Articles throughout most of the twentieth century continued to broadcast deaf beauties’ ability to “pass” as hearing. In the 1950s Violet Hylton bested her coworkers at the Standard Garment Company beauty pageant, startling the judges when they learned she was deaf. The newspaper report specifically emphasized that the contestants were evaluated according to their poise, personality, and, “of course, how they would look in a bathing suit.”17 The “personality” component likely involved some spoken presentation that Hylton could satisfy with demure responses, whereas the poise and bathing suit competitions allowed Hylton to be seen exactly as the hearing women were seen—posing, sashaying, smiling, and nodding at the audience. In all of these ways, silence was seen as exemplary of femininity. A 1981 article on Miss Deaf America winner Mary Beth Barber noted: “A male patron at a theater once grabbed her and swooned over her sexy ‘French’ accent.” It continued: “A date recently told her, ‘Mary Beth, your ears may not work well, but they sure are pretty.”18 Barber, who had attended oral and mainstream schools, had overcome her shyness by joining the cheerleading squad and theater groups where she presumably voiced regularly (and successfully). Placed among a crowd of hearing ladies, Hylton, Barber, and others like them distinguished themselves not by their physical or cultural deafness but by their physical beauty. Even the attempt to pass seemed to be important. Although they failed to fully pass as hearing, the women still succeeded. Their attractiveness helped them “overcome” their stigmatized deafness in the eyes of hearing judges. In these cases and many others, authors reveled in the success of deaf women’s actual or perceived victory over and among hearing women—in beauty pageants or in extracurricular activities. In the process, they—and presumably many readers—celebrated the approval bestowed on one of their own by the broader hearing world.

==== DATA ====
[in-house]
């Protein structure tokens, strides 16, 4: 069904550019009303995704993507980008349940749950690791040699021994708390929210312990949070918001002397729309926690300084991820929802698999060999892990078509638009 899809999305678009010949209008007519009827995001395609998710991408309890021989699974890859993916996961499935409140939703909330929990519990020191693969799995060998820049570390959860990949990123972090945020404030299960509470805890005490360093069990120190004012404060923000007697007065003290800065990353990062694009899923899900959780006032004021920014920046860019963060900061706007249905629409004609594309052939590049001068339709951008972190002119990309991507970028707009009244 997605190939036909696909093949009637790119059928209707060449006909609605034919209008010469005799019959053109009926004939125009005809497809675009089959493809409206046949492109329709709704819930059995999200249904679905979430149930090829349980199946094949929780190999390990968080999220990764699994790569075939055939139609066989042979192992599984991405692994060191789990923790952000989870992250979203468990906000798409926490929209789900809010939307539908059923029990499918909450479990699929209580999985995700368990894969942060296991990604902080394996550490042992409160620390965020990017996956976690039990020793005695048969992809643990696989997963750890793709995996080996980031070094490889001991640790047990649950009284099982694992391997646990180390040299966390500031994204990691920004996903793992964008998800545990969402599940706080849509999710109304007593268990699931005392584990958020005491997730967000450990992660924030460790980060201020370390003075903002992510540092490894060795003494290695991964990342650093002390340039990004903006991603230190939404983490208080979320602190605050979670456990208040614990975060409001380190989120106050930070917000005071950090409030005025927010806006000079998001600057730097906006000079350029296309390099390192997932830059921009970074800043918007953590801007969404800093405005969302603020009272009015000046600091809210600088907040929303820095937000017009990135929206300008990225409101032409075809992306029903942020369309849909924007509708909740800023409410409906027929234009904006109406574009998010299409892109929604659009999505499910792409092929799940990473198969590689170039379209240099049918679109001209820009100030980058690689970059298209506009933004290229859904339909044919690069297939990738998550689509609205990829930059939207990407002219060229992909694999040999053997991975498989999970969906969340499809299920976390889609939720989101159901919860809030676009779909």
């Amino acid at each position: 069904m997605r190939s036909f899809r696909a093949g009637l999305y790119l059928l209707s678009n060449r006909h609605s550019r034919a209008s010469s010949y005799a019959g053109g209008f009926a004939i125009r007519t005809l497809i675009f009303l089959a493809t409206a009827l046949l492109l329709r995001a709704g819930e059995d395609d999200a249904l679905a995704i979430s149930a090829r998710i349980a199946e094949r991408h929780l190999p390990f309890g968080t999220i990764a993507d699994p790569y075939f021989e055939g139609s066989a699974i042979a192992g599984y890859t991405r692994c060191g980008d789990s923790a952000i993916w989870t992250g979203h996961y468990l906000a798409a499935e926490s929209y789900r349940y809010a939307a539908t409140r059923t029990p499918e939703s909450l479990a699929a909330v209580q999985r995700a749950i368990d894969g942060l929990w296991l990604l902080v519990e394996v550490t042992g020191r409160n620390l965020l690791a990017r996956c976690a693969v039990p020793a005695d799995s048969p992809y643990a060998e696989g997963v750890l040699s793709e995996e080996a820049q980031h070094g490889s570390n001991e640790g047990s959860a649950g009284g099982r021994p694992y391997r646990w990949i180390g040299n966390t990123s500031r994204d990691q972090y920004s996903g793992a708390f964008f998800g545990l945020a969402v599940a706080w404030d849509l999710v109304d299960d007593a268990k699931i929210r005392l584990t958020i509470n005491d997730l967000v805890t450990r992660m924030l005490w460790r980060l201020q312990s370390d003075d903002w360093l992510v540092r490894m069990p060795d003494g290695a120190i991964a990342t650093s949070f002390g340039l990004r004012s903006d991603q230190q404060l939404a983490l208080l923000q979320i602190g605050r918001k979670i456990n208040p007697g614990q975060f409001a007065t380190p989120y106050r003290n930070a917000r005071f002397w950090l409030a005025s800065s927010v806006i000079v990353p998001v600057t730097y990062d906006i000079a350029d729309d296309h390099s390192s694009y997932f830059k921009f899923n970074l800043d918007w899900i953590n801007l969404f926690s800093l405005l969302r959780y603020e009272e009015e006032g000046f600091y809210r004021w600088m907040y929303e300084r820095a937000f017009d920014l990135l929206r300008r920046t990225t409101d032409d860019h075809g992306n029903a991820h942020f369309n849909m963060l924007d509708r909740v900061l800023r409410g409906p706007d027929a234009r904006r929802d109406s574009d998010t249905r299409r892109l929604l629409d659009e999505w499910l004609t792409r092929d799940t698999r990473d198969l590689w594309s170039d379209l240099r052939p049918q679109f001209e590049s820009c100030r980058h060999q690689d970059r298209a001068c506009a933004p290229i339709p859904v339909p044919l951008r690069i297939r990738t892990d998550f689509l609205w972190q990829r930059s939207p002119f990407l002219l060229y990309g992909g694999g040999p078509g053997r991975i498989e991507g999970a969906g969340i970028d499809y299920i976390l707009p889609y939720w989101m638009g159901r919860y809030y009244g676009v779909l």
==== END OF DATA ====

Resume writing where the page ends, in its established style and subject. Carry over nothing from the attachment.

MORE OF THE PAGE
Multiple factors tied deaf femaleness to oralism and beauty, while antioralism partly defined male cultural deafness. For many—hearing and deaf—oralism had unique feminine qualities. For example, the quintessential oral educator throughout the late nineteenth and twentieth centuries was single, white, and female. The skills she taught fostered “polite” behavior—speaking over gesturing. Discouraging facial expressions common in signed (visual) communication as “barbaric”—and thus inherently more “masculine”—oral female advocates focused on young girls more than boys, instilling lipreading and speech skills along with specific gendered behavioral lessons. Many parents and oral educators hoped that with speech training, deaf girls might attract hearing suitors; deaf boys, in contrast, were assumed incapable of landing a hearing girl and thus received more vocational training than speech training. As oralism expanded, female oral educators generally replaced deaf male teachers in the classroom. Emasculated by this cultural and employment threat, Deaf men—as “protectors of Deaf society and culture—specifically fought oralism and oral educators.